Clean coaches, platforms but no adherence to COVID-19 protocols: A first-hand travel experience by suburban rail in Chennai
The resumption and opening up of suburban trains has been a huge relief for daily commuters, but continued vigilance on the part of the authorities as well as fellow travellers will go a long way in ensuring safety and building trust
After six months of working from home, I had to report in-person to my office near Central station from 1 November. When the mail about this first came in, I was a bit flummoxed over how to plan my transportation all the way from Ponneri.
The MTC buses were already crowded and travelling in them would be throwing caution to the winds. I did not want to take any chances. Not having much of a choice, I sought help from my friend who works with one of the private ride-sharing platforms. He offered to pick me up from home and drop me at my office at Central for Rs 500 a day. This arrangement worked temporarily, but I was waiting for the resumption of suburban train services so that I could cut down on my transportation costs.
Travelling by train takes me anywhere from 50 minutes to two hours as other express and goods trains cross that way. Although I could reach my workplace in 50 minutes if I take a cab, it is not financially viable. I prefer going by trains where the three-month season ticket plan at Rs 500 helps save significantly.
From 4 November, Southern Railways began allowing employees of private companies in essential sectors like health, education, sanitation, etc, to travel by suburban train. Having travelled mostly by train for the past eight years, I felt relieved by the announcement.
To resume travelling, I had to produce an authorisation letter from my company as proof.
I visited the ticket counter on 4 November to buy a season ticket. I found that there were not many protocols pertaining to COVID-19 being followed, as was being done in other public places. Body temperature was not checked at the entry point, and there was no sanitiser dispenser to be seen anywhere on the premises.
While this was the scene at the counters, what I saw on the platforms and in the trains was more heartening. Overcrowded and often dirty compartments, footboard travel, vendors selling spiced cucumber/mango/pineapple slices are usual sights during any regular suburban train experience, but the COVID-19 experience seems to have completely altered this.
The station and trains were largely empty since the entry was restricted. Ninety-five percent of the passengers wore a mask and maintained distance. I was surprised to see the level of discipline and adherence to COVID-19 safety norms.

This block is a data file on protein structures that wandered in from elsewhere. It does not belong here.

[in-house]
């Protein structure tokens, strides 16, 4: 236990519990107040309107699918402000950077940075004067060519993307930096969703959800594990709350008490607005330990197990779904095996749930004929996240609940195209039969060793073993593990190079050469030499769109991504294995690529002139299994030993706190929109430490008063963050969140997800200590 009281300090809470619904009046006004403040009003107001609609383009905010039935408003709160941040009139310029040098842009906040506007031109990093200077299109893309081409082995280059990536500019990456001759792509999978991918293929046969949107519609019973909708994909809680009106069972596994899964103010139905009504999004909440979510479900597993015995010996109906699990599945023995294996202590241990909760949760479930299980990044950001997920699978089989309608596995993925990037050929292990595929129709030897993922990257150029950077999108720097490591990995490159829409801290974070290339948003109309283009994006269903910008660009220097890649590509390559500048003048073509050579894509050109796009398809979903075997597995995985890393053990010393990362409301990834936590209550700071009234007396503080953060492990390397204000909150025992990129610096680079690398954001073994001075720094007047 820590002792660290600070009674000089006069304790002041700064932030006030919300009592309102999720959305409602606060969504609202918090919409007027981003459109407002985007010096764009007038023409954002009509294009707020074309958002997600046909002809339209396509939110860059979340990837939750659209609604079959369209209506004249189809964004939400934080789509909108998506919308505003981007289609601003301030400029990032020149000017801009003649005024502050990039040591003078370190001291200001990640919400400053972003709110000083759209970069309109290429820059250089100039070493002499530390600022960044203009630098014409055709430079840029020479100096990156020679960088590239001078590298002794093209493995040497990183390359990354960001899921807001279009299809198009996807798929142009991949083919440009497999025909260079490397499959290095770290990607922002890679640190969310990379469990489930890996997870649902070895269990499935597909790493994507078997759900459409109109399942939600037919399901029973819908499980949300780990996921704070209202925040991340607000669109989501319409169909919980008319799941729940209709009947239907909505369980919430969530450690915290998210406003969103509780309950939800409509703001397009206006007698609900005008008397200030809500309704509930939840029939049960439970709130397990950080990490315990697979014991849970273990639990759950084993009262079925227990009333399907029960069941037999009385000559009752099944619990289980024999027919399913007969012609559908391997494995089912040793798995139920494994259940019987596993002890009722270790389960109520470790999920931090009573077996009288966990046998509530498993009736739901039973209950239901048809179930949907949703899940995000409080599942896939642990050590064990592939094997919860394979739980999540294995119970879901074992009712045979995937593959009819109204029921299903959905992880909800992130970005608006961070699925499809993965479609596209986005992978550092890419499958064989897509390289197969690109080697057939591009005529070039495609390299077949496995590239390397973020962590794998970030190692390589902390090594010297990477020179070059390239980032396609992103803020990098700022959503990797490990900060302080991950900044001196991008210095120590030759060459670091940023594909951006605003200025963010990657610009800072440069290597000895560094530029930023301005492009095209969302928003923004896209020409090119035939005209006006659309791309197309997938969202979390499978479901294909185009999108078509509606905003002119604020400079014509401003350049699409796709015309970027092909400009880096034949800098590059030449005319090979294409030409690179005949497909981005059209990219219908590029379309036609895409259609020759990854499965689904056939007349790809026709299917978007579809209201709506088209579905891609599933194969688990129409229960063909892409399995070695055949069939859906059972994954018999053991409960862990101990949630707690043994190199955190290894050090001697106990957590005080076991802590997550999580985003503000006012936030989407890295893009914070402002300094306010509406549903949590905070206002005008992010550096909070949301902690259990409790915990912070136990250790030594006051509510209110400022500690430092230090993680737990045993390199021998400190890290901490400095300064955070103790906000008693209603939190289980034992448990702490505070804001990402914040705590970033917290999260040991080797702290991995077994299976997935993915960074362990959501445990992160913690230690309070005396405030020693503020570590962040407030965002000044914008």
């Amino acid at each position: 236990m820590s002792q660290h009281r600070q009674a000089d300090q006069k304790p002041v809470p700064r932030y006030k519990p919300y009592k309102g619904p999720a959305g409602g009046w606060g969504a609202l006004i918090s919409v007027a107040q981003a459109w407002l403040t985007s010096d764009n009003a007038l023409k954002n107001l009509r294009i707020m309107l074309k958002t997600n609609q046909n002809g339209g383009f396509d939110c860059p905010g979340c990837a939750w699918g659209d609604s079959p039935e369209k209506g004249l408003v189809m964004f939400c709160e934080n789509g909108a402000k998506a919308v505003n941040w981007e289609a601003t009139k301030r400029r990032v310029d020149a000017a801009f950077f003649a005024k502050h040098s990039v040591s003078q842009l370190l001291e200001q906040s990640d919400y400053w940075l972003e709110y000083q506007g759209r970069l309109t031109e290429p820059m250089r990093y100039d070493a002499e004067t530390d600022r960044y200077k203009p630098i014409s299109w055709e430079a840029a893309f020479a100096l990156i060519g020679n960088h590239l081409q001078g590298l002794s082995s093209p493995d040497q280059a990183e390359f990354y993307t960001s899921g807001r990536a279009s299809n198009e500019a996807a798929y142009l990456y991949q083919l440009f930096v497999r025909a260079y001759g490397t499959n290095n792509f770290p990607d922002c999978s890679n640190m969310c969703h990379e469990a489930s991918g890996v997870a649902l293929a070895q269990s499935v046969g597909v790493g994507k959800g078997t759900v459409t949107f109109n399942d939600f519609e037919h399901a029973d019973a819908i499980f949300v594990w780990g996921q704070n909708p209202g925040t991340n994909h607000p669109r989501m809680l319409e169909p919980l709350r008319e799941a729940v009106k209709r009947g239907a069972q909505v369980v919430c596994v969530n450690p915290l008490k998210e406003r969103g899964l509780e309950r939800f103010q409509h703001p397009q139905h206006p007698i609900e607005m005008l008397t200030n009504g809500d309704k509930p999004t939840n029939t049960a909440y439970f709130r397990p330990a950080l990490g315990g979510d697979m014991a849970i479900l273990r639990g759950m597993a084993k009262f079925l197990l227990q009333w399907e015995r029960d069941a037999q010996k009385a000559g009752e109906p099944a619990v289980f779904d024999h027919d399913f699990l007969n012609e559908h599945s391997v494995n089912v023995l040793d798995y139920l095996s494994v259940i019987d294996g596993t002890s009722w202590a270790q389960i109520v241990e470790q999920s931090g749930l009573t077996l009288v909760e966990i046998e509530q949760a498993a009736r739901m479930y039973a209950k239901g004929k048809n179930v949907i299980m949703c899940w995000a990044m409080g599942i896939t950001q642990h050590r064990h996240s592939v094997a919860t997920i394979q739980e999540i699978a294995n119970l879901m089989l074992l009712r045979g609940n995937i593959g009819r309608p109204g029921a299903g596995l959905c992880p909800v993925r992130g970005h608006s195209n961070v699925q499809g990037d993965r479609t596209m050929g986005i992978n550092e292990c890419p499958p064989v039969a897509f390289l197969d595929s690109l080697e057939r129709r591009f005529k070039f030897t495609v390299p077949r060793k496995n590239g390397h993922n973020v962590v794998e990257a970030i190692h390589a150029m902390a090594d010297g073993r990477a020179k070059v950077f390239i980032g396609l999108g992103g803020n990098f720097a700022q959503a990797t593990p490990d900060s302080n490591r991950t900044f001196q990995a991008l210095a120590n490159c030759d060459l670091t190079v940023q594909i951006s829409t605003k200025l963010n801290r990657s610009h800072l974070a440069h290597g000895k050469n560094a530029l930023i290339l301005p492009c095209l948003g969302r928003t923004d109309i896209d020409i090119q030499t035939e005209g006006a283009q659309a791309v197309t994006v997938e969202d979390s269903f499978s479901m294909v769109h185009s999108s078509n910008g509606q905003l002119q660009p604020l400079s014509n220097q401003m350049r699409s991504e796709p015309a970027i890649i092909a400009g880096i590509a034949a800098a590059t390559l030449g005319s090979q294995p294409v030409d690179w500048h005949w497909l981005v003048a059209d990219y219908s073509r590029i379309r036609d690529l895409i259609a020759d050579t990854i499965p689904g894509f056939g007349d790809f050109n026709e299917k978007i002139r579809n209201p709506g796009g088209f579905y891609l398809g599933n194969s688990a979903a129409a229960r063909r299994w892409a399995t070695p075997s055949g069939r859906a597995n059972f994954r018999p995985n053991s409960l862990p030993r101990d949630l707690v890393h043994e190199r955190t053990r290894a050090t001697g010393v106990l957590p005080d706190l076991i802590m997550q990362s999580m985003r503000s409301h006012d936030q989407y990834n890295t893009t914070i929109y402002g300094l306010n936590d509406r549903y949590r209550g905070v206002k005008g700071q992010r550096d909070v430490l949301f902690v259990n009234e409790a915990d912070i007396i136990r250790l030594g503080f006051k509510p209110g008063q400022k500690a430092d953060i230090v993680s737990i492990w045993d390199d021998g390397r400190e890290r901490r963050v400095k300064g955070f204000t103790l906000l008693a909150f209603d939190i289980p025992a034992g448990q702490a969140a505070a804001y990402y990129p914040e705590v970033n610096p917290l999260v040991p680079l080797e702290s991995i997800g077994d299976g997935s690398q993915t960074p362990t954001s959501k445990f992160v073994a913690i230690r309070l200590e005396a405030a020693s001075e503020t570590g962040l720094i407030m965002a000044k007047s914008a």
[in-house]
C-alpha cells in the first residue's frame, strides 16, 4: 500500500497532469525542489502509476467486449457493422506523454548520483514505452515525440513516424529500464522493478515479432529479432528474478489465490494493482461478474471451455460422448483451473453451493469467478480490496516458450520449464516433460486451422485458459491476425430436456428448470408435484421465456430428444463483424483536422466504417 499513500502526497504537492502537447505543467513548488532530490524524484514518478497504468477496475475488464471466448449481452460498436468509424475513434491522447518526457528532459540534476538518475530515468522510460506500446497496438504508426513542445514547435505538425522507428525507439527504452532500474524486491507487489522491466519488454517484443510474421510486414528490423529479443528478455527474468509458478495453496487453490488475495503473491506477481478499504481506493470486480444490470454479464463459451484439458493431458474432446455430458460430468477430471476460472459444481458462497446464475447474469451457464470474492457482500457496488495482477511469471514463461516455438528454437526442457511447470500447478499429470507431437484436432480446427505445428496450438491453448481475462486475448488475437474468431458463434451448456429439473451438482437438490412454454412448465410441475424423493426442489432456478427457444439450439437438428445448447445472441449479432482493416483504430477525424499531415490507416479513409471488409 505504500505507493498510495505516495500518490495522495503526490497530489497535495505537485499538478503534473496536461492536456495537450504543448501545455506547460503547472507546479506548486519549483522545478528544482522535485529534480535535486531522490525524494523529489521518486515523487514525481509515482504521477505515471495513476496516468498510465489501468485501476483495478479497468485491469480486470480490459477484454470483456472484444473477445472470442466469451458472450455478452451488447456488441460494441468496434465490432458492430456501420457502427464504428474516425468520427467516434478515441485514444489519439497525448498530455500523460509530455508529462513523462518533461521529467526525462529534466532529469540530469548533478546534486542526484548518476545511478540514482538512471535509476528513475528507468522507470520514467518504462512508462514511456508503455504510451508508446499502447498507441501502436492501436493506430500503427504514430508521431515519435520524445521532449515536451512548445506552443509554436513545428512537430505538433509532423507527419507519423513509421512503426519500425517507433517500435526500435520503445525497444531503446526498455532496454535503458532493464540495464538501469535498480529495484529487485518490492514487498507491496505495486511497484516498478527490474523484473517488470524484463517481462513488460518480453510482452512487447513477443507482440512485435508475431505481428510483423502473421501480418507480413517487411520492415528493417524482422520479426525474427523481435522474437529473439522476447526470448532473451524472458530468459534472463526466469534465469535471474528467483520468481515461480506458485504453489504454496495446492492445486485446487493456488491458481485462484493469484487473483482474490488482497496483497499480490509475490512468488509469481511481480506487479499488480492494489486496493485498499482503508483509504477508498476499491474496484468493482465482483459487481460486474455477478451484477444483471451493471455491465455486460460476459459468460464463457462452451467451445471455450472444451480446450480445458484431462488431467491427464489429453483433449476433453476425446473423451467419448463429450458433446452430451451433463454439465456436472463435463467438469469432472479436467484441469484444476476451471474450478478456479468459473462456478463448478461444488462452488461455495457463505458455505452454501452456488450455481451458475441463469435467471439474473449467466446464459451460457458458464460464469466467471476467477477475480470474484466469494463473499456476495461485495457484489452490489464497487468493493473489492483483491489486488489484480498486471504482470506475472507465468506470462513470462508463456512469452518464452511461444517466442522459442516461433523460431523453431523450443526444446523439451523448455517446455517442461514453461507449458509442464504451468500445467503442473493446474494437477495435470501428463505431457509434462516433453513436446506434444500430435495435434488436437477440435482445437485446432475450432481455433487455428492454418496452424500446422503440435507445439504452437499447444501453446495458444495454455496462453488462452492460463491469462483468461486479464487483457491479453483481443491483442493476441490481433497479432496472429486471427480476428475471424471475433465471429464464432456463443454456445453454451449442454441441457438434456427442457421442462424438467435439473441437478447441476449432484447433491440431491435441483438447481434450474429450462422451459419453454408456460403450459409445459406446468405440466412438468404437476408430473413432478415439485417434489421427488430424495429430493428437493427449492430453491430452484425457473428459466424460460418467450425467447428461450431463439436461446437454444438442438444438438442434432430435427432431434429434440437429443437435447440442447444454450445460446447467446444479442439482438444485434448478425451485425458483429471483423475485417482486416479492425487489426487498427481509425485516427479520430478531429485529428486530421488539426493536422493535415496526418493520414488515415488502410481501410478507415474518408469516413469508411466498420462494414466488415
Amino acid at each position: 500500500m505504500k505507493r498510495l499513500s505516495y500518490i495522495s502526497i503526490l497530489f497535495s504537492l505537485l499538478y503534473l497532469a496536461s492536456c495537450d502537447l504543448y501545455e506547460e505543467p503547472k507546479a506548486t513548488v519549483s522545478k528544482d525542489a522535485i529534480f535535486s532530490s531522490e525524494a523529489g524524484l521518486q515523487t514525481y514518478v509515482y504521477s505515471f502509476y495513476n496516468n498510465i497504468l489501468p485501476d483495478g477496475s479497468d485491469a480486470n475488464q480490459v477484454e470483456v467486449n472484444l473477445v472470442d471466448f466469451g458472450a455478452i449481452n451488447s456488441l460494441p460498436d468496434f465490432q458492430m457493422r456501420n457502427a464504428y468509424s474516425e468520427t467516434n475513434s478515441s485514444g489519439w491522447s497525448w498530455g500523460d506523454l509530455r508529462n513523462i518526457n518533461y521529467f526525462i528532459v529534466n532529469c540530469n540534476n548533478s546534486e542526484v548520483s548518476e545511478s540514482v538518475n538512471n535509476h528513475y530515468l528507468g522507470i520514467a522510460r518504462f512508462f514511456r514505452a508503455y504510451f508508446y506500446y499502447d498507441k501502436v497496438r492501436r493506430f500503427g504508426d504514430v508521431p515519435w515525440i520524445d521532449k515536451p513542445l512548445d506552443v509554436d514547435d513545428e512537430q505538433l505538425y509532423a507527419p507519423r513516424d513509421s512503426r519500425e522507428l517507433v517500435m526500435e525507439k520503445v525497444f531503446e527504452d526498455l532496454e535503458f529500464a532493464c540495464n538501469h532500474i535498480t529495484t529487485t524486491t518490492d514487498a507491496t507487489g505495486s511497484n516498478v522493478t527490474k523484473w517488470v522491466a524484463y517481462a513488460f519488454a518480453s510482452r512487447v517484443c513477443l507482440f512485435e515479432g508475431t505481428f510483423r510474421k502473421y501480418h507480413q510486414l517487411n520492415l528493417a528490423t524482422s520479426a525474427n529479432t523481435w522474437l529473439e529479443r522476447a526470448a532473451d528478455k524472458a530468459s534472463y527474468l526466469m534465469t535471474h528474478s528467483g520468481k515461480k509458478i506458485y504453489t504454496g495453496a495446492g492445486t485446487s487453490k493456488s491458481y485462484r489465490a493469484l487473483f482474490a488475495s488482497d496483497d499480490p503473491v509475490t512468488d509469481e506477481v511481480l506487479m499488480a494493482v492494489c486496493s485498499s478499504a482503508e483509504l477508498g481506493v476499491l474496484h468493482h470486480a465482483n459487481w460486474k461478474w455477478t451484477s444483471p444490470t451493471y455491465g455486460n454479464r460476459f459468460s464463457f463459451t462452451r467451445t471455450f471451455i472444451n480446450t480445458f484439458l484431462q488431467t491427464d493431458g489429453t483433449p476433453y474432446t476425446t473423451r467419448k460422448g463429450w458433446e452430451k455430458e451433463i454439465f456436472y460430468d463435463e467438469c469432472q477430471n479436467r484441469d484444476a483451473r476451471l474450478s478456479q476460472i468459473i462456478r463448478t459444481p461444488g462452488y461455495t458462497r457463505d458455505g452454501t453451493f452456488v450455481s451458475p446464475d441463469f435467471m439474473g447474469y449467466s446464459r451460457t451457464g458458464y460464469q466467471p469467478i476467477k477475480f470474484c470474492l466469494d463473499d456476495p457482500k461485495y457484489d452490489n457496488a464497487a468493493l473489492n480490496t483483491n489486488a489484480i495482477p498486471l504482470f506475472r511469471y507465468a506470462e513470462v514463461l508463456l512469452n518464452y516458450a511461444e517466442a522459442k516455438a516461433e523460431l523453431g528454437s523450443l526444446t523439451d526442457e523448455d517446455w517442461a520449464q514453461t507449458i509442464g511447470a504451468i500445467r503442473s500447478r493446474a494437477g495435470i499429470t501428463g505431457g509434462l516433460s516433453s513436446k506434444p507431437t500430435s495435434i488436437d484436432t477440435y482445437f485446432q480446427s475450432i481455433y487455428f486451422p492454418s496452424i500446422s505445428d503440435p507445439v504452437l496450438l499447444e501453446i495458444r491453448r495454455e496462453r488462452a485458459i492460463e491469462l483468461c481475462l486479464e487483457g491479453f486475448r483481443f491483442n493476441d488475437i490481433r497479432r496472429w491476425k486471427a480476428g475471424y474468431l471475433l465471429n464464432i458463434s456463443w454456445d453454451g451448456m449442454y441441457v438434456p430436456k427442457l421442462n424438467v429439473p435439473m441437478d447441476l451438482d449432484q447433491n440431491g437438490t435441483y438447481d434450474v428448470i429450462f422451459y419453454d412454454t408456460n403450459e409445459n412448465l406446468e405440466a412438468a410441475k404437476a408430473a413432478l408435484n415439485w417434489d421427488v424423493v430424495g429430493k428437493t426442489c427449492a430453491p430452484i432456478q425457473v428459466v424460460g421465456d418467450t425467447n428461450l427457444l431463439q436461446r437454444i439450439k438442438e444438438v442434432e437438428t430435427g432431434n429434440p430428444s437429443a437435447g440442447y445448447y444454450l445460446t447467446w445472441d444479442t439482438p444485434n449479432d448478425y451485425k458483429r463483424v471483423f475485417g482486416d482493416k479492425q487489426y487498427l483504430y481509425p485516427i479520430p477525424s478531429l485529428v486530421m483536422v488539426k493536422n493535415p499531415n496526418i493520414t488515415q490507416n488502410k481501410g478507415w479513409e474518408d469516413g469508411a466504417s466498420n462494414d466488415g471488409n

On my part, I ensured that I had my mask on all the time and had properly sanitised my hands and belongings before leaving home and after reaching office.
In terms of cleanliness, there has been drastic improvement across the platforms and trains. While it was common to see stained compartments earlier, the trains are now spic and span. However, I am not sure if the Railways sanitises the trains after every trip.
Having worked in the pharma industry in the past, and also having read the opinion of medical experts, I realise that the chances of transmission of the virus through surfaces are relatively less, hence there is no need to panic about touching hangers or seats. This makes the prospect of train travel less harrowing for those using this mode to commute.
Gaps to be filled
Some concerns persist, however.
Firstly, the frequency of trains has been drastically reduced. There is one train every 30 minutes whereas earlier, you had one train every 10 minutes. The reduction in frequency has made it necessary to plan in advance and be prepared for longer waiting time should you miss a train for some reason.
Secondly, foot-operated sanitisers need to be installed at the entrance of the station, near staircases, on platforms and in trains. This will ensure that those entering the premises can stay safe. This is being done across the city at various places both by the government and private entities, so the railways should follow suit for the wellbeing of its commuters.
Thirdly, COVID-19 awareness materials should be displayed in Tamil and English. At present, they are in Hindi which makes little to no sense, considering that a majority of the population in Chennai does not know Hindi.
Communicating public health-related announcements in the language that most local people are well-versed with, can improve compliance and serve the purpose.
With the railways deciding to allow women, children, vendors and athletes too to travel by trains, fixing these gaps becomes crucial to avoid any risk of transmission of COVID-19 . The resumption and opening up of trains have been a huge relief for commuters, but continued vigilance on the part of the authorities as well as fellow travellers will go a long way in ensuring safety and building trust.
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